For many charities, the decision comes down to the bottom line. Phil Hills, president of the Marts & Lundy fundraising consulting firm, says that while charities should consider the potential for blowback among their supporters when selecting a venue like Mar-a-Lago, money should be the biggest consideration. 'You should probably hold it at whatever location gives you the best return,' he says.

So, this seemed to be an argument that non-profit organizations should not be concerned that holding fundraisers at a Trump venue could appear to be attempts to buy influence, as long as the fundraisers bring in a lot of money.

On the other hand, arguments used against specific organizations paying the Trump Organization to hold their charity events had more to do with how Mr Trump's stated policies, now elaborated more after as his presidency wore on, conflicted with the organizations' missions.  For example, an August 10, 2017 Cleveland.com article about the next Cleveland Clinic Mar a Lago fundraiser stated,

Whereas the primary complaint early this year was about Trump's immigration policy, it is about health care now.

Holding a fundraiser at Mar-a-Lago 'is unacceptable because it symbolically and financially supports a politician actively working to decrease access to health care and cut billions of dollars in research funding from the National Institutes of Health budget,' says the online petition, signed by more than 1,100 people since late July.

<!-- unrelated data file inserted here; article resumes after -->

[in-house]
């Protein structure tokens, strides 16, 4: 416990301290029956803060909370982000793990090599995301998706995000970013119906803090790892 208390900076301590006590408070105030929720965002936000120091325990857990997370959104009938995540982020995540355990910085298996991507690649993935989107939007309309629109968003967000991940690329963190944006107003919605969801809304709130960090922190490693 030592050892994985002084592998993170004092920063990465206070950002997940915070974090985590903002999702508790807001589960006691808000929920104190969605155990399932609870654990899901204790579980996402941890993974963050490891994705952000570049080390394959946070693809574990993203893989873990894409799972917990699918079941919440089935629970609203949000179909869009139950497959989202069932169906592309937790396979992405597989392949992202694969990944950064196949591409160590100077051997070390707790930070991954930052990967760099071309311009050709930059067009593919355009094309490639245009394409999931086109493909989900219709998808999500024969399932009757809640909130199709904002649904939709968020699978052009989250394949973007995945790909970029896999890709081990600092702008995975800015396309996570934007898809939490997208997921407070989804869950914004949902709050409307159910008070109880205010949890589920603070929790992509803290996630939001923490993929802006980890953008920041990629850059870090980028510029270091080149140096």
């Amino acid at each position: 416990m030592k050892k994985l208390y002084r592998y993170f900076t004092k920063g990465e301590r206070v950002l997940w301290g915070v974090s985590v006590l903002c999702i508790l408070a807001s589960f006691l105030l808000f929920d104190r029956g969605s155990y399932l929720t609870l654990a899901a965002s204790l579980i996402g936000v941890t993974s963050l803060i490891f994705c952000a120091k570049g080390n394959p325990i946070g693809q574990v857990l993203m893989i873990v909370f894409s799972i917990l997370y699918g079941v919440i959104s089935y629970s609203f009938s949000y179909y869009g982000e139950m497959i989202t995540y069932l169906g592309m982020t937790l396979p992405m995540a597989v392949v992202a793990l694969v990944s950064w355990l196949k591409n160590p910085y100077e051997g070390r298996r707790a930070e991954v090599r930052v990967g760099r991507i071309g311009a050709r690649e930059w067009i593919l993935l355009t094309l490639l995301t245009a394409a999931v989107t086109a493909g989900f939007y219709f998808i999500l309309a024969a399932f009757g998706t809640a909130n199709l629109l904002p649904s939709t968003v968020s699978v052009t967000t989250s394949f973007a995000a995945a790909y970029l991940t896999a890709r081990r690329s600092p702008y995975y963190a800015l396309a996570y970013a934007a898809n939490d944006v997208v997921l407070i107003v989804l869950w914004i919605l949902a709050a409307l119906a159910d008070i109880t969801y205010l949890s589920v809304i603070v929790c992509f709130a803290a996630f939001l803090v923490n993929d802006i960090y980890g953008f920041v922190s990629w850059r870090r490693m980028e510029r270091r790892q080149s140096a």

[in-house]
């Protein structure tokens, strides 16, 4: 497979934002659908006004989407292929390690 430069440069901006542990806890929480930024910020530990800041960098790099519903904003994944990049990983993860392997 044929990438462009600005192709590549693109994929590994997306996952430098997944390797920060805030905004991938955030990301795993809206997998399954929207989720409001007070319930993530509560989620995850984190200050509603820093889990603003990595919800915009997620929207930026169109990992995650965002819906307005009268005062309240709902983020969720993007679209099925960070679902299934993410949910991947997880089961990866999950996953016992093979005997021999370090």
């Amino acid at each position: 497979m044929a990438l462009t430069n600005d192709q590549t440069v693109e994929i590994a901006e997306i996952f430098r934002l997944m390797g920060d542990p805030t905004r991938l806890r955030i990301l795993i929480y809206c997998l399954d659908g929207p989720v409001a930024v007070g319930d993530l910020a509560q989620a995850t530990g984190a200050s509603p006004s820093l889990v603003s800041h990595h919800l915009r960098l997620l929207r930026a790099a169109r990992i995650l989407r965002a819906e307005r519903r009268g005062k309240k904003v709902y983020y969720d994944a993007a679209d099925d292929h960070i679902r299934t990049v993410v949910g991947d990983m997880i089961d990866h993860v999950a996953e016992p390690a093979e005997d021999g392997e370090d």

A social and fundraising event that helps enrich the private business interests of Trump should be contrary to the Clinic's core values, supporters of the protest say.

'Donald Trump has come out and said he would let the Affordable Care Act implode,' said Sandy Theis, executive director of Progress Ohio, one of the organizations helping circulate the letter on the website Medium. 'So there should be no health care provider, let alone major medical institution, putting money in that man's pocket.'
Note that the arguments against the Mar a Lago fundraiser were not that it would be wrong to "enrich the private business interests of Trump." The arguments were that it would wrong to enrich Mr Trump given that Trump's policies were perceived to be bad for health care.  This implies it would be acceptable to enrich Mr Trump if he were perceived to have more favorable policies.

That is really striking, and strikingly cynical. It suggests that fundraisers at Mar a Lago are intended to buy influence, and hence are not merely conflicts of interest, but corruption.  But it further suggests it is not worth purchasing such influence from someone who already opposes the purchaser's policies.  This could translate to: it is not worth trying to corrupt someone who is already your enemy. 

Eileen Sheil, executive director of corporate communications at the Clinic, did not clearly refute the implication that they were paying Mr Trump to influence him, saying only

'In no way is this about politics for us,' she said, adding that the Clinic is a nonprofit organization. 'The sole purpose' of the Mar-a-Lago event 'is to raise money.'